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Brenda Rudolph and her "favorite lady in ag," her daughter Vivian, after Brenda got home after being gone all week speaking at the Women in Ag seminars. (Brenda Rudolph, Special to Agweek)

Farms and families are intertwined

The first week in April I had the opportunity to speak at four locations for Women in Ag seminars across Minnesota. My topic was stress and how I handle that.

As I was getting ready to go, my cousin asked how my prepping was going, and I replied, "I'm getting stressed about having to talk about stress. It's ridiculous!" It turned out to be a stress-free, fantastic week.

Throughout the week there was something common among all four seminars. Women would come up to me and share how they want their families back. Women in agriculture want their farms to put their families first. For about the last five years, agriculture as a whole has put the business part ahead of the family part.

Experts tell us in a roundabout way, family needs to be last. I get confused by this because agriculture brags about how they are "family" owned or "family" operated. When family isn't first on your farm, how can we brag about family?

A couple of years ago, I was talking to an "expert" and trying to explain how on family farms what affects the family affects the farm and what affects the farm affects the family. They are one. They need to be intertwined, because that is why we do it. They are intertwined because one makes us better at the other.

I gave her an example of how we had plans and help lined up for when baby No. 2 came to cover my workload. Well, Vivian decided to come unexpectedly almost six weeks early. Within a couple of hours, we had to figure out chores and who would get Everett off the bus because we were at the hospital. This agriculture "expert" told me, "You didn't have adequate day care lined up."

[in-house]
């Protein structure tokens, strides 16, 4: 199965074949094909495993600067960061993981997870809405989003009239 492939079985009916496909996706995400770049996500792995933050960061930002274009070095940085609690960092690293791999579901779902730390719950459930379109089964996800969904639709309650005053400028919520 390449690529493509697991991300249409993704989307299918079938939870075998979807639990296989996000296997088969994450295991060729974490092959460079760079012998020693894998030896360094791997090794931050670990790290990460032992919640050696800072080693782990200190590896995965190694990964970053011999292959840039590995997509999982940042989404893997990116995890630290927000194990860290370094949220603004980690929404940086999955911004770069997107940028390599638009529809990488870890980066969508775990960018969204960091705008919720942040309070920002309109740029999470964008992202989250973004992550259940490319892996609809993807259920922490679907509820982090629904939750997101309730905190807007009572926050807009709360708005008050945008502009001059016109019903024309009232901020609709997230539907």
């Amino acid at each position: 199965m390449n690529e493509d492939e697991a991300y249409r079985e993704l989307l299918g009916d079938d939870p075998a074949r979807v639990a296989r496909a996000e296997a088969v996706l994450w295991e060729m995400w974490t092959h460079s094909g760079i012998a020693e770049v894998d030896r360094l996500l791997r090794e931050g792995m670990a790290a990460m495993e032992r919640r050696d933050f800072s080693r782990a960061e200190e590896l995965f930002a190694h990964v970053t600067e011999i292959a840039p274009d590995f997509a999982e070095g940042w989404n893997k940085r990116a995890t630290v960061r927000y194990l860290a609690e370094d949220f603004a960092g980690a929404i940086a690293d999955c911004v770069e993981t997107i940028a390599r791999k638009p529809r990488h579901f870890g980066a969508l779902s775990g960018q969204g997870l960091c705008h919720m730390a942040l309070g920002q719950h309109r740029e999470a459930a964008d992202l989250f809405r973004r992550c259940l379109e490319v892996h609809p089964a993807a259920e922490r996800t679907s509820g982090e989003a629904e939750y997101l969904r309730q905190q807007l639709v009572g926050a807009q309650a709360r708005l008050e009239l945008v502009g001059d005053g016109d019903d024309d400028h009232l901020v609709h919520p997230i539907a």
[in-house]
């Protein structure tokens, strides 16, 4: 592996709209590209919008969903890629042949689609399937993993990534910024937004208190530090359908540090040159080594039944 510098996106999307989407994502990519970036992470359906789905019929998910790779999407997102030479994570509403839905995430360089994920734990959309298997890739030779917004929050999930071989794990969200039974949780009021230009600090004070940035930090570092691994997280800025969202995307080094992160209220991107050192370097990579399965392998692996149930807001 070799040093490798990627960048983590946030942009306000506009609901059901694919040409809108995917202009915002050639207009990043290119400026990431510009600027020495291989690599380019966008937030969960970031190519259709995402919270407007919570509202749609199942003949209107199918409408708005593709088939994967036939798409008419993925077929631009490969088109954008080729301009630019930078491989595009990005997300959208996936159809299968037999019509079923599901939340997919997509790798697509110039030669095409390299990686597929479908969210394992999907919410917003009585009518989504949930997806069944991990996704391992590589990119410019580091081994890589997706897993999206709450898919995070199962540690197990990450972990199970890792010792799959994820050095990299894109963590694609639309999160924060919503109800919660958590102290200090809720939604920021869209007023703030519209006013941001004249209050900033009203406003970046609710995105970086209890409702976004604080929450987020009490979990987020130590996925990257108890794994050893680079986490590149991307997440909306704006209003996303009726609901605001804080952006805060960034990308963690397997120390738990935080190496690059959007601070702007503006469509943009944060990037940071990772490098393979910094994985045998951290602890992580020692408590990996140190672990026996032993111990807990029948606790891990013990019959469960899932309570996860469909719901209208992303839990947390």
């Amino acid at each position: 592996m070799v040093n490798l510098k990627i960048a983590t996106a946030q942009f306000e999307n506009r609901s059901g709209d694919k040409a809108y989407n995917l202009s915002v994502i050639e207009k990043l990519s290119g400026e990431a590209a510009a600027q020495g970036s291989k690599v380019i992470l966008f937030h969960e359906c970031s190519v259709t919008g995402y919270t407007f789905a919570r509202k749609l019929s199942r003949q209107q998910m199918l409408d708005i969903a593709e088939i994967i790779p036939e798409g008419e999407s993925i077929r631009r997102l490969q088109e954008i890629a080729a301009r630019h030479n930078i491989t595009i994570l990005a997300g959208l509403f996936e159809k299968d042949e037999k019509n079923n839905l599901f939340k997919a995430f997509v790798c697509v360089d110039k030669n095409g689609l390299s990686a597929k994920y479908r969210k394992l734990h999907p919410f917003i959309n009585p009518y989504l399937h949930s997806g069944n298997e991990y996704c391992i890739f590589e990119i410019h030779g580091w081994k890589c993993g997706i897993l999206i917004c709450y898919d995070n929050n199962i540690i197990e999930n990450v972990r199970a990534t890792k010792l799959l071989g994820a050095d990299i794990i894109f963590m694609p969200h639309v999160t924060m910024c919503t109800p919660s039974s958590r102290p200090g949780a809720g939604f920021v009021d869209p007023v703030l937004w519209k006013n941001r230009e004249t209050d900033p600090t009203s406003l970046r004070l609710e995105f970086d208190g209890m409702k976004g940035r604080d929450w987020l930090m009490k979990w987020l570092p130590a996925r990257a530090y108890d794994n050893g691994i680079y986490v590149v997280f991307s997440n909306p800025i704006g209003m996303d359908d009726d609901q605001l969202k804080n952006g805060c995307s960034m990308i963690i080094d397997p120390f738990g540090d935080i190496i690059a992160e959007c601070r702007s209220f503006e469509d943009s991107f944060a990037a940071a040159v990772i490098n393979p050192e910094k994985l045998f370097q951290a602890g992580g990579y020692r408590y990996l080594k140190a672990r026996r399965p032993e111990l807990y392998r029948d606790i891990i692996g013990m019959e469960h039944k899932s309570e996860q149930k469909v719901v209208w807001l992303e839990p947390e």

After this, I started paying attention to what the "experts" are saying. The "experts" are telling us family doesn't belong on the farm. They don't say it directly, but they are saying it.

After every talk I gave at the seminars, women would come up to me and say how they want their families first. They want family meals again. They want to spend time with their families in the field. They want to be able to talk to their families and not be so short with each other. They want their families to slow down. They want their farm to slow down. They want to be able to celebrate birthdays with each other. They want to slow down and enjoy what is around them. They want to enjoy each other. They want to pause and enjoy sunsets with each other. Because this is why we do this. Women want their families back. The hard work is worth it because we get to be with our families.

I hear a lot in conversations: "We can't farm like we used to." I wonder, when we think like this, what do we lose. I know there are many women across Minnesota who have lost their families to the noises of agriculture and they want them back. They want to farm like they used to.